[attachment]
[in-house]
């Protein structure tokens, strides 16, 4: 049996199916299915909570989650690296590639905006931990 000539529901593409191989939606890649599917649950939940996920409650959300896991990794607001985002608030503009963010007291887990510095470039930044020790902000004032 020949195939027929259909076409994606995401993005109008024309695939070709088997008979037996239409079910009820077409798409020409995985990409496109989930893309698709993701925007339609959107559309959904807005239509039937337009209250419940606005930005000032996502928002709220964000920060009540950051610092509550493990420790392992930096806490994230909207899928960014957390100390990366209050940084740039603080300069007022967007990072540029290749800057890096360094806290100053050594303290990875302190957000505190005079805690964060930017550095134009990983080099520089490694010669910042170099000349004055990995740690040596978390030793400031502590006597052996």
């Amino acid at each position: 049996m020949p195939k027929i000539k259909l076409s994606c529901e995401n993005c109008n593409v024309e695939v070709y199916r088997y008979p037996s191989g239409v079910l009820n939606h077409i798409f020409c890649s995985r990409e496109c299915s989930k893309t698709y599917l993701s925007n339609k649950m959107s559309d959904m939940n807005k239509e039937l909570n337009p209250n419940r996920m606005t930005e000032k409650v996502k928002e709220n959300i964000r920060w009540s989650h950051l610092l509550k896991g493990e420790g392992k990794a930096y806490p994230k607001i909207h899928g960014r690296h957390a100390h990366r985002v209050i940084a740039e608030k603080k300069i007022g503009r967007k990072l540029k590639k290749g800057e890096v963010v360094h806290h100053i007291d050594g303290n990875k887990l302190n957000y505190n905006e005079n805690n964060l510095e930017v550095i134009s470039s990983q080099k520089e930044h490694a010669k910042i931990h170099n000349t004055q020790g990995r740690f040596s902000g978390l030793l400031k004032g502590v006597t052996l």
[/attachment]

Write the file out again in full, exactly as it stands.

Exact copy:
[in-house]
């Protein structure tokens, strides 16, 4: 049996199916299915909570989650690296590639905006931990 000539529901593409191989939606890649599917649950939940996920409650959300896991990794607001985002608030503009963010007291887990510095470039930044020790902000004032 020949195939027929259909076409994606995401993005109008024309695939070709088997008979037996239409079910009820077409798409020409995985990409496109989930893309698709993701925007339609959107559309959904807005239509039937337009209250419940606005930005000032996502928002709220964000920060009540950051610092509550493990420790392992930096806490994230909207899928960014957390100390990366209050940084740039603080300069007022967007990072540029290749800057890096360094806290100053050594303290990875302190957000505190005079805690964060930017550095134009990983080099520089490694010669910042170099000349004055990995740690040596978390030793400031502590006597052996």
């Amino acid at each position: 049996m020949p195939k027929i000539k259909l076409s994606c529901e995401n993005c109008n593409v024309e695939v070709y199916r088997y008979p037996s191989g239409v079910l009820n939606h077409i798409f020409c890649s995985r990409e496109c299915s989930k893309t698709y599917l993701s925007n339609k649950m959107s559309d959904m939940n807005k239509e039937l909570n337009p209250n419940r996920m606005t930005e000032k409650v996502k928002e709220n959300i964000r920060w009540s989650h950051l610092l509550k896991g493990e420790g392992k990794a930096y806490p994230k607001i909207h899928g960014r690296h957390a100390h990366r985002v209050i940084a740039e608030k603080k300069i007022g503009r967007k990072l540029k590639k290749g800057e890096v963010v360094h806290h100053i007291d050594g303290n990875k887990l302190n957000y505190n905006e005079n805690n964060l510095e930017v550095i134009s470039s990983q080099k520089e930044h490694a010669k910042i931990h170099n000349t004055q020790g990995r740690f040596s902000g978390l030793l400031k004032g502590v006597t052996l």